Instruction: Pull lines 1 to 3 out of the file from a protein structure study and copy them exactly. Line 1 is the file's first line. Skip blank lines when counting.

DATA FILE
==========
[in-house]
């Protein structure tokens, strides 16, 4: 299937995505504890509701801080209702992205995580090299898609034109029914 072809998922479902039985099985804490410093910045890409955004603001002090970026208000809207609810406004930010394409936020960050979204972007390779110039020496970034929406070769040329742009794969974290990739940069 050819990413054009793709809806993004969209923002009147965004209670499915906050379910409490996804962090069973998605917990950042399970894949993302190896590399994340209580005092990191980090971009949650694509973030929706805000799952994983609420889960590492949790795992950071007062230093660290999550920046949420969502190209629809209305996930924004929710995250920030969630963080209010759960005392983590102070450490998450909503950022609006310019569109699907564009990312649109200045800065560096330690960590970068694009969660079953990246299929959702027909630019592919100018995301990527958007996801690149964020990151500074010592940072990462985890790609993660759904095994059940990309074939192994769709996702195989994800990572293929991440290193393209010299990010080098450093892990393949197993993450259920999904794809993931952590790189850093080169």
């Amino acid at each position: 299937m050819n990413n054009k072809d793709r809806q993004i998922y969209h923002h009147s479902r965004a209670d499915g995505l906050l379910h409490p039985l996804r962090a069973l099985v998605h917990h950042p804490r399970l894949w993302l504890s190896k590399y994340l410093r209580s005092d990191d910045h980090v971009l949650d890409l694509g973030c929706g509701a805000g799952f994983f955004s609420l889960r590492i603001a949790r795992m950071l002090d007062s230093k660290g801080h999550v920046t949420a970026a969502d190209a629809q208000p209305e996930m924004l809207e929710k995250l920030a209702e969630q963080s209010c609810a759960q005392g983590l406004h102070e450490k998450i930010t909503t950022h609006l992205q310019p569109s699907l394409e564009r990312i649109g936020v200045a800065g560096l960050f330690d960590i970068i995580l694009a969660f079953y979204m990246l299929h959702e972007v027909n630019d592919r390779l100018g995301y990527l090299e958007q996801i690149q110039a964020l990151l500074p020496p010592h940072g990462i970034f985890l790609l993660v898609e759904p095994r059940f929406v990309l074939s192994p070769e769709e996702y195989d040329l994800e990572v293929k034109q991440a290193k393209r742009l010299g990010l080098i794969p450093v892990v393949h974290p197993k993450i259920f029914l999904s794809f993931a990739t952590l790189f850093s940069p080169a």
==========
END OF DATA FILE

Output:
[in-house]
């Protein structure tokens, strides 16, 4: 299937995505504890509701801080209702992205995580090299898609034109029914 072809998922479902039985099985804490410093910045890409955004603001002090970026208000809207609810406004930010394409936020960050979204972007390779110039020496970034929406070769040329742009794969974290990739940069 050819990413054009793709809806993004969209923002009147965004209670499915906050379910409490996804962090069973998605917990950042399970894949993302190896590399994340209580005092990191980090971009949650694509973030929706805000799952994983609420889960590492949790795992950071007062230093660290999550920046949420969502190209629809209305996930924004929710995250920030969630963080209010759960005392983590102070450490998450909503950022609006310019569109699907564009990312649109200045800065560096330690960590970068694009969660079953990246299929959702027909630019592919100018995301990527958007996801690149964020990151500074010592940072990462985890790609993660759904095994059940990309074939192994769709996702195989994800990572293929991440290193393209010299990010080098450093892990393949197993993450259920999904794809993931952590790189850093080169």
């Amino acid at each position: 299937m050819n990413n054009k072809d793709r809806q993004i998922y969209h923002h009147s479902r965004a209670d499915g995505l906050l379910h409490p039985l996804r962090a069973l099985v998605h917990h950042p804490r399970l894949w993302l504890s190896k590399y994340l410093r209580s005092d990191d910045h980090v971009l949650d890409l694509g973030c929706g509701a805000g799952f994983f955004s609420l889960r590492i603001a949790r795992m950071l002090d007062s230093k660290g801080h999550v920046t949420a970026a969502d190209a629809q208000p209305e996930m924004l809207e929710k995250l920030a209702e969630q963080s209010c609810a759960q005392g983590l406004h102070e450490k998450i930010t909503t950022h609006l992205q310019p569109s699907l394409e564009r990312i649109g936020v200045a800065g560096l960050f330690d960590i970068i995580l694009a969660f079953y979204m990246l299929h959702e972007v027909n630019d592919r390779l100018g995301y990527l090299e958007q996801i690149q110039a964020l990151l500074p020496p010592h940072g990462i970034f985890l790609l993660v898609e759904p095994r059940f929406v990309l074939s192994p070769e769709e996702y195989d040329l994800e990572v293929k034109q991440a290193k393209r742009l010299g990010l080098i794969p450093v892990v393949h974290p197993k993450i259920f029914l999904s794809f993931a990739t952590l790189f850093s940069p080169a």